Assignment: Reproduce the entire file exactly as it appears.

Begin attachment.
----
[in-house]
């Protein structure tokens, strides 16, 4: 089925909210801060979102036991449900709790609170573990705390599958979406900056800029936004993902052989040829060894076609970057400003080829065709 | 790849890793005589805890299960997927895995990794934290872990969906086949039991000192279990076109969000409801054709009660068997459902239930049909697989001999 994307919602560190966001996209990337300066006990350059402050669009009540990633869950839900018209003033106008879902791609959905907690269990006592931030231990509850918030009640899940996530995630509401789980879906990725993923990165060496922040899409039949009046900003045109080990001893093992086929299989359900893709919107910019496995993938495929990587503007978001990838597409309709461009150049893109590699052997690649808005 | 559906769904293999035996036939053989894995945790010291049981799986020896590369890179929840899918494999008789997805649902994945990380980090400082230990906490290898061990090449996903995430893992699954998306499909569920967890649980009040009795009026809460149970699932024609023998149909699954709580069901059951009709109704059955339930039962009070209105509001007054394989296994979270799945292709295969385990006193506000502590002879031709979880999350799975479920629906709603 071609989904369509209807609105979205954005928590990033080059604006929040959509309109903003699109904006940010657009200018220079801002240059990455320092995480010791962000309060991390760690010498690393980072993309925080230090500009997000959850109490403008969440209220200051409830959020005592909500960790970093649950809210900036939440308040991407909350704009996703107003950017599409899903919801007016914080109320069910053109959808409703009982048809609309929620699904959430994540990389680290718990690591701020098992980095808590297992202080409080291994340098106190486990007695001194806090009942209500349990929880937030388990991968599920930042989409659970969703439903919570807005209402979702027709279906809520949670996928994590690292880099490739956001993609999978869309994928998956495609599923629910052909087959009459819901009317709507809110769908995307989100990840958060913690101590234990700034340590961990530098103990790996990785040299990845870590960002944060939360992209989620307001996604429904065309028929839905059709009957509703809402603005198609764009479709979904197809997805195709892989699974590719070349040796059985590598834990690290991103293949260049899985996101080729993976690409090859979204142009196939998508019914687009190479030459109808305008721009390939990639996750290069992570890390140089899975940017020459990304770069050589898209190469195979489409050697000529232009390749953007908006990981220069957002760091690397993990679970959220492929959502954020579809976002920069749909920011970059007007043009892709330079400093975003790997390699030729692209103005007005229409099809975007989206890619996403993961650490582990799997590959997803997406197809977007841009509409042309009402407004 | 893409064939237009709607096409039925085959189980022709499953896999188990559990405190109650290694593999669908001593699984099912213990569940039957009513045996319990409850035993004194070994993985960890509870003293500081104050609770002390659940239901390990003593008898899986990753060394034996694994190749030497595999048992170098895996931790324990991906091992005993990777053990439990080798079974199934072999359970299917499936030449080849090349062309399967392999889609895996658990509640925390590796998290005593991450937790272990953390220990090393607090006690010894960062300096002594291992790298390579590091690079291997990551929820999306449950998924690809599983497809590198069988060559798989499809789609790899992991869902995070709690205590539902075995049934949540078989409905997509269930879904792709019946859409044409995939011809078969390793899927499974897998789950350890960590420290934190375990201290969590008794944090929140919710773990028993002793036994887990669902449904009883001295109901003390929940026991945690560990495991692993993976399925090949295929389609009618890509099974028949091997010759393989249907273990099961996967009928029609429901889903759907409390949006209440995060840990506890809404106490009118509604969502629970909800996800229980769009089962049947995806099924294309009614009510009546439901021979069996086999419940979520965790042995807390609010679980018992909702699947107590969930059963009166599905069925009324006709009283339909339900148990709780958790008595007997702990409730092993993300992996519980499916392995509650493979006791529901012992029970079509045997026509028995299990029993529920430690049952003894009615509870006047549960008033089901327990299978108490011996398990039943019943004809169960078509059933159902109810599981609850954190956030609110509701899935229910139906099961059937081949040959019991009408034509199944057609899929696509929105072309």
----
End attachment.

[in-house]
């Protein structure tokens, strides 16, 4: 089925909210801060979102036991449900709790609170573990705390599958979406900056800029936004993902052989040829060894076609970057400003080829065709 | 790849890793005589805890299960997927895995990794934290872990969906086949039991000192279990076109969000409801054709009660068997459902239930049909697989001999 994307919602560190966001996209990337300066006990350059402050669009009540990633869950839900018209003033106008879902791609959905907690269990006592931030231990509850918030009640899940996530995630509401789980879906990725993923990165060496922040899409039949009046900003045109080990001893093992086929299989359900893709919107910019496995993938495929990587503007978001990838597409309709461009150049893109590699052997690649808005 | 559906769904293999035996036939053989894995945790010291049981799986020896590369890179929840899918494999008789997805649902994945990380980090400082230990906490290898061990090449996903995430893992699954998306499909569920967890649980009040009795009026809460149970699932024609023998149909699954709580069901059951009709109704059955339930039962009070209105509001007054394989296994979270799945292709295969385990006193506000502590002879031709979880999350799975479920629906709603 071609989904369509209807609105979205954005928590990033080059604006929040959509309109903003699109904006940010657009200018220079801002240059990455320092995480010791962000309060991390760690010498690393980072993309925080230090500009997000959850109490403008969440209220200051409830959020005592909500960790970093649950809210900036939440308040991407909350704009996703107003950017599409899903919801007016914080109320069910053109959808409703009982048809609309929620699904959430994540990389680290718990690591701020098992980095808590297992202080409080291994340098106190486990007695001194806090009942209500349990929880937030388990991968599920930042989409659970969703439903919570807005209402979702027709279906809520949670996928994590690292880099490739956001993609999978869309994928998956495609599923629910052909087959009459819901009317709507809110769908995307989100990840958060913690101590234990700034340590961990530098103990790996990785040299990845870590960002944060939360992209989620307001996604429904065309028929839905059709009957509703809402603005198609764009479709979904197809997805195709892989699974590719070349040796059985590598834990690290991103293949260049899985996101080729993976690409090859979204142009196939998508019914687009190479030459109808305008721009390939990639996750290069992570890390140089899975940017020459990304770069050589898209190469195979489409050697000529232009390749953007908006990981220069957002760091690397993990679970959220492929959502954020579809976002920069749909920011970059007007043009892709330079400093975003790997390699030729692209103005007005229409099809975007989206890619996403993961650490582990799997590959997803997406197809977007841009509409042309009402407004 | 893409064939237009709607096409039925085959189980022709499953896999188990559990405190109650290694593999669908001593699984099912213990569940039957009513045996319990409850035993004194070994993985960890509870003293500081104050609770002390659940239901390990003593008898899986990753060394034996694994190749030497595999048992170098895996931790324990991906091992005993990777053990439990080798079974199934072999359970299917499936030449080849090349062309399967392999889609895996658990509640925390590796998290005593991450937790272990953390220990090393607090006690010894960062300096002594291992790298390579590091690079291997990551929820999306449950998924690809599983497809590198069988060559798989499809789609790899992991869902995070709690205590539902075995049934949540078989409905997509269930879904792709019946859409044409995939011809078969390793899927499974897998789950350890960590420290934190375990201290969590008794944090929140919710773990028993002793036994887990669902449904009883001295109901003390929940026991945690560990495991692993993976399925090949295929389609009618890509099974028949091997010759393989249907273990099961996967009928029609429901889903759907409390949006209440995060840990506890809404106490009118509604969502629970909800996800229980769009089962049947995806099924294309009614009510009546439901021979069996086999419940979520965790042995807390609010679980018992909702699947107590969930059963009166599905069925009324006709009283339909339900148990709780958790008595007997702990409730092993993300992996519980499916392995509650493979006791529901012992029970079509045997026509028995299990029993529920430690049952003894009615509870006047549960008033089901327990299978108490011996398990039943019943004809169960078509059933159902109810599981609850954190956030609110509701899935229910139906099961059937081949040959019991009408034509199944057609899929696509929105072309």